War on Wall Street played out in a Senate committee

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The Gazette, Wednesday, April 28, 2010

The Goldman Sachs executives, including CEO Lloyd Blankfein, who testified on Capitol Hill yesterday, were appearing voluntarily before a Senate banking committee. But make no mistake, as the seven Goldman bankers raised their right hands and were sworn in, they stood accused in the court of public opinion of representing the worst excesses of Wall Street.

Somewhere between due process and mob rule, the Goldman Seven were caught in the glare of the headlights known as the public eye.

Goldman, the biggest investment bank in the world, is accused of fraudulently marketing derivatives built to fail; of betting against the housing market, with executives gloating of windfall profits in internal emails; of paying ratings agencies handsome fees to put top ratings on junk mortgage securities and other toxic assets.

Not to forget their $20 billion in bonuses last year, on the heels of the $700 billion bailout of Wall Street in the fall of 2008. Never mind that Goldman and many other banks have repaid the bailout money in full, or that some of them, including Goldman, had the funds foisted on them by Washington to pump liquidity into a system that was seizing up.

Wall Street's fascination with cheap mortgages and financial instruments that had no assets behind them other than borrowed money - they called them credit swaps and CDOs, collateralized debt obligations - brought American and world financial markets to the brink of ruin.

And now the Goldman Seven are the poster boys of the reckoning. It may not be fair or just, but welcome to the majors. Like tobacco executives in the 1990s or the Detroit Three CEOs flying in on their private jets to plead for bailouts of the auto industry in 2008, they are characters as timeless as those in A Tale of Two Cities. Off with their heads.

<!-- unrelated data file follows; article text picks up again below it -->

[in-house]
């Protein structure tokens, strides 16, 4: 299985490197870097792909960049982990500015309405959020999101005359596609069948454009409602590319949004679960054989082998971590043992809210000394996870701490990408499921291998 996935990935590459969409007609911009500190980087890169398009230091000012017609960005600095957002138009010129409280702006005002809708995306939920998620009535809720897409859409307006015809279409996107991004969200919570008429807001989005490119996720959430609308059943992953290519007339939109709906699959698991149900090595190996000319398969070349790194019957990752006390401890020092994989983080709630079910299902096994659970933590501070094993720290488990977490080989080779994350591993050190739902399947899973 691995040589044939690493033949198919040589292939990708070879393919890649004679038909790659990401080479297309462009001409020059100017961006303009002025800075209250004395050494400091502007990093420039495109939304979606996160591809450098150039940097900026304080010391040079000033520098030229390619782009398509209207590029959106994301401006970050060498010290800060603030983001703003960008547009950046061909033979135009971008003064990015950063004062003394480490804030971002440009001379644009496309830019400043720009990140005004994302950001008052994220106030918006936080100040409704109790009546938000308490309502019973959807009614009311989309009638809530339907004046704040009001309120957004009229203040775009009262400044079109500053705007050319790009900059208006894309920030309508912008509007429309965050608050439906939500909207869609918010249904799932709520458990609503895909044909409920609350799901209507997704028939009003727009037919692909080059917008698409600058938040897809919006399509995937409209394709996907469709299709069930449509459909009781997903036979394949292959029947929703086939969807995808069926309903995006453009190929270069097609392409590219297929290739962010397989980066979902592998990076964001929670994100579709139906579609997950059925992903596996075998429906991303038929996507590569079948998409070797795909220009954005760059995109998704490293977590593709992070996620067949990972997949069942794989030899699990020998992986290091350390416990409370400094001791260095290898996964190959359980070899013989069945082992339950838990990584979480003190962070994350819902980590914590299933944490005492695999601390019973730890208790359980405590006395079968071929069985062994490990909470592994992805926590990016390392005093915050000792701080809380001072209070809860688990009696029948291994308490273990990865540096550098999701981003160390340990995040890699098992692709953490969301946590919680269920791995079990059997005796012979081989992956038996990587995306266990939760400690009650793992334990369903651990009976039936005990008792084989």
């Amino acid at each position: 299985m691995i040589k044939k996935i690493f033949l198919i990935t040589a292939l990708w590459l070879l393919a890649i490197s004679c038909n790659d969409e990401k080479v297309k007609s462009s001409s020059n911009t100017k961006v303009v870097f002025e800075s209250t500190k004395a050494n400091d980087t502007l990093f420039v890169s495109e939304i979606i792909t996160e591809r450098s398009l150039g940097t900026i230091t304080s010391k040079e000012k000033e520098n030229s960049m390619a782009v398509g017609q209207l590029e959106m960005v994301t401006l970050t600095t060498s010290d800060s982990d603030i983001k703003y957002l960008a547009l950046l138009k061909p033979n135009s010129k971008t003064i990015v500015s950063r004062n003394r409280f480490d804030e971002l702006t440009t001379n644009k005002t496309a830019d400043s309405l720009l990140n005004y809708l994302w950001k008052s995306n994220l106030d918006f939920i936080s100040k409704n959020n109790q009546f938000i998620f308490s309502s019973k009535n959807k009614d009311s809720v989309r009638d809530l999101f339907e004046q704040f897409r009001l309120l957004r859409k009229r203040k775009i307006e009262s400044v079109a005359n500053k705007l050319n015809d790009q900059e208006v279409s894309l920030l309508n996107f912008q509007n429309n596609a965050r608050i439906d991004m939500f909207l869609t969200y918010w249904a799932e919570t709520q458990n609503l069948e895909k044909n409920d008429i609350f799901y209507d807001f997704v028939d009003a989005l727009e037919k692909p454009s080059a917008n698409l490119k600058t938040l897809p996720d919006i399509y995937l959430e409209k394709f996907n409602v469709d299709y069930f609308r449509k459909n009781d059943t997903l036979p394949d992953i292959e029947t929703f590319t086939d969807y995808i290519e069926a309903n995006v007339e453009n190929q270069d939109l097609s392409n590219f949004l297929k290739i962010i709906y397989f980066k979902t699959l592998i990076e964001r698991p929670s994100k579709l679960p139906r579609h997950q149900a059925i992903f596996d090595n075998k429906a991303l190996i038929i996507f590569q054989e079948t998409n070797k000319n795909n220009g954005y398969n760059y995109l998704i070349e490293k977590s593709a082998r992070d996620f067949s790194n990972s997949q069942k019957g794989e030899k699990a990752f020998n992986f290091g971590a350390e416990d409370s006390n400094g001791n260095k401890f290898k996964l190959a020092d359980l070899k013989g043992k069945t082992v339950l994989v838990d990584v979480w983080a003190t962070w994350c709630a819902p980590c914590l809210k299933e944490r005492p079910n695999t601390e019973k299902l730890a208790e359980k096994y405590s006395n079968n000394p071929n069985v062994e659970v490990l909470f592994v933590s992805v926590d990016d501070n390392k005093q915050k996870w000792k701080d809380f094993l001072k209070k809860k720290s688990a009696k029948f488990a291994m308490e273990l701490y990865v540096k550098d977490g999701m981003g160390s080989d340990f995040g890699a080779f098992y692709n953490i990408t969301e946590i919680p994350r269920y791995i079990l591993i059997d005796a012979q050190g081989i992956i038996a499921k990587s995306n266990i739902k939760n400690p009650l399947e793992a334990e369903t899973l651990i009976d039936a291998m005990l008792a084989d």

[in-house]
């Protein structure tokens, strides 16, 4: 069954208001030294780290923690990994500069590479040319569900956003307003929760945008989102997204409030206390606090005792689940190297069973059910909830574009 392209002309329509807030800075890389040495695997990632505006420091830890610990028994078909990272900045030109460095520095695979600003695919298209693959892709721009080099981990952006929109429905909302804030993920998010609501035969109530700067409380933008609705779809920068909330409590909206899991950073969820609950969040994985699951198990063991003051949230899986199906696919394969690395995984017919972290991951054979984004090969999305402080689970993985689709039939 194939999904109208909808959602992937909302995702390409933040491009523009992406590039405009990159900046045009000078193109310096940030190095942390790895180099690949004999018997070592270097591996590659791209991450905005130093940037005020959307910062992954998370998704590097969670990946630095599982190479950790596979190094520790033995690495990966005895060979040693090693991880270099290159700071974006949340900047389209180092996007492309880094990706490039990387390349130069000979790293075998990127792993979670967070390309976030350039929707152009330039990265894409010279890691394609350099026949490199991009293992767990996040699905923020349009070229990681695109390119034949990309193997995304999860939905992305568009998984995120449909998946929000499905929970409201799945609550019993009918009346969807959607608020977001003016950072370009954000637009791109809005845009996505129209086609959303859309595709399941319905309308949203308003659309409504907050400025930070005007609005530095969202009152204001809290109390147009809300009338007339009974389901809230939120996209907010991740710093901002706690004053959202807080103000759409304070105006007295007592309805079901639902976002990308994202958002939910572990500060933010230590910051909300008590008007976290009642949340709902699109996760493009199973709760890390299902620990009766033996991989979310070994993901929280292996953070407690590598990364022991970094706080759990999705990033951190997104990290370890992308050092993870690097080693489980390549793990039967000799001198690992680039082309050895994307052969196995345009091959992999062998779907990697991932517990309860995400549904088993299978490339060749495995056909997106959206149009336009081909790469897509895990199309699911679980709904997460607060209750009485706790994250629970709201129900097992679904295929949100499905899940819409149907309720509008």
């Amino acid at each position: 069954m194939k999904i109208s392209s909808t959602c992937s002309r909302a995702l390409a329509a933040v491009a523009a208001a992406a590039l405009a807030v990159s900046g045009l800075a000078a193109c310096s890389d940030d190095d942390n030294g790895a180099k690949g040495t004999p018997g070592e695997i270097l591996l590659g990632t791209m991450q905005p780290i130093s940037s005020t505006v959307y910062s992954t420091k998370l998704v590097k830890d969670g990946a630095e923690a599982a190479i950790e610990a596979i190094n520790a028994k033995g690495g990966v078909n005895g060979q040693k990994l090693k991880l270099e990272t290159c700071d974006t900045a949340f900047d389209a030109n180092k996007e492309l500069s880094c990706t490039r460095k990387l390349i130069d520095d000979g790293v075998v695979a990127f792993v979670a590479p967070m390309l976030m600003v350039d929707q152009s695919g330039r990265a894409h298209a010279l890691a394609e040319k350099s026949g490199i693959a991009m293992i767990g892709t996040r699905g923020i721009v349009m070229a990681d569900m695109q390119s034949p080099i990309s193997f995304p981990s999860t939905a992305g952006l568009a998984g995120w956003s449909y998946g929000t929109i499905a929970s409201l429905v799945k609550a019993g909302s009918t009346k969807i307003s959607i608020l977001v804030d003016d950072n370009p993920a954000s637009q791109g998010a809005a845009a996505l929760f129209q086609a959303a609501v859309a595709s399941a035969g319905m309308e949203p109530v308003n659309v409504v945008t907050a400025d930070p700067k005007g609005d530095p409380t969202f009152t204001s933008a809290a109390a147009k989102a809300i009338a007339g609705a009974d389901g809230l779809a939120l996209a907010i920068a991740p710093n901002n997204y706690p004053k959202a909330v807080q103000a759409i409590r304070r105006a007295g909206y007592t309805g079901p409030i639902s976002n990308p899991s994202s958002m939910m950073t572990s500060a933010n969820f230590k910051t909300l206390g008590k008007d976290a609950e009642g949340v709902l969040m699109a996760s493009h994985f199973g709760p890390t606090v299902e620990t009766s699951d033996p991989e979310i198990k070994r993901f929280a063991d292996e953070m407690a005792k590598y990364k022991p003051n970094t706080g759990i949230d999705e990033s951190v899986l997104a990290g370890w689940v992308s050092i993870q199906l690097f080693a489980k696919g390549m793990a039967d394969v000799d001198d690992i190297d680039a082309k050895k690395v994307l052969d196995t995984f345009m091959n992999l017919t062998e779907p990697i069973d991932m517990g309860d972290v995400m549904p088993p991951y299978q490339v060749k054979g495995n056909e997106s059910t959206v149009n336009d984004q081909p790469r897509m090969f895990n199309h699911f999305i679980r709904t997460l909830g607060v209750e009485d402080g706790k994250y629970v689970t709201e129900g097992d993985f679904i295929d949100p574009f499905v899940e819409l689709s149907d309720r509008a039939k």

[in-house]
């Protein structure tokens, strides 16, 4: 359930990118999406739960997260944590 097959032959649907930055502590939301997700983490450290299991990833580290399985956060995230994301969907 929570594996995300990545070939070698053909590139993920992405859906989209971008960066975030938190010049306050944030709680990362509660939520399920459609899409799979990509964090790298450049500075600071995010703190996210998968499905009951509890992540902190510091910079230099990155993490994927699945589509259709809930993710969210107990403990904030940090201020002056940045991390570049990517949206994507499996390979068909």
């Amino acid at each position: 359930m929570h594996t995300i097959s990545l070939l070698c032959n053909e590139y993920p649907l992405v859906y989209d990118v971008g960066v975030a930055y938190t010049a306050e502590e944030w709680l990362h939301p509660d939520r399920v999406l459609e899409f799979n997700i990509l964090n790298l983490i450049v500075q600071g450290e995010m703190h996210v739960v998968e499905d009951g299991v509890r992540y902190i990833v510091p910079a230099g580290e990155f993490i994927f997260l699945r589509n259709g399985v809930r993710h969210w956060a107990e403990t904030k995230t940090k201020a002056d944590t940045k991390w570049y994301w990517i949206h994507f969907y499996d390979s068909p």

Maybe these guys had the misfortune to be in the wrong place at the wrong time. Maybe it was just their turn. But someone has to take the hit, and they sure are, including on their share price.

Many millions of people whose investments and retirement nest eggs were obliterated in the stock-market crash that bottomed in March 2009, will feel no sympathy for them. Millions who lost their homes, even if they were mortgaged over their heads, and buying cars on cheap home loans, will be outraged at the high-five emails inside Goldman about making "serious money" betting against a market it was financing. Eight million Americans lost their jobs in the Great Recession, and that doesn't include millions more who have given up looking for work. Who do they see about that?

This is what the full-throated cry of the Tea Party is really about, the American mosaic of broken dreams.

The blowback, as Eliot Spitzer put it on CNN with Fareed Zakaria, "is an existential threat to Goldman and all the investment banks," because of the perception that "this is what they do."

Yes, that Eliot Spitzer, once the scourge of Wall Street as New York attorney-general, who became governor of New York only to be proven all too human himself in keeping company with the wrong kind of ladies.

Not that Goldman and other Wall Street banks don't have the means to make their case in Washington. The big Wall Street firms are generous to candidates on both sides of the aisle - Goldman executives have given over $1 million to Barack Obama - and in this off-year election season are contributing heavily to members of the Senate Banking Committee, which has oversight of their industry.

As the financial-services reform legislation rolled out in the Senate on Monday, hundreds of industry lobbyists had already flooded the zone around the U.S. Capitol.

And in terms of defending against the fraud suit, Goldman is very well placed. Two of their outside counsel used to work for the Senate permanent sub-committee for investigations that has been following the firm's email trail, and a third, Dave Craig, was until recently counsel to the president at the White House. The president's own former counsel. So much for changing the culture of Washington, symbolized by a revolving door.

Meanwhile, in other financial news, the Securities and Exchange Commission has taken disciplinary action against dozens of enforcement officers, nearly half of them senior management, who spent hours of every working day surfing porn sites on the Internet.

No wonder the SEC missed out completely on Bernie Madoff's $65-billion fraud, the biggest Ponzi scheme of all time.

One more reason for the SEC to try to recoup in the Goldman case. On one side, it's about the regulator restoring its reputation, and on the other it's about a legendary bank salvaging its storied brand.

The stakes have never been higher. Quite simply, it's Washington vs. Wall Street.

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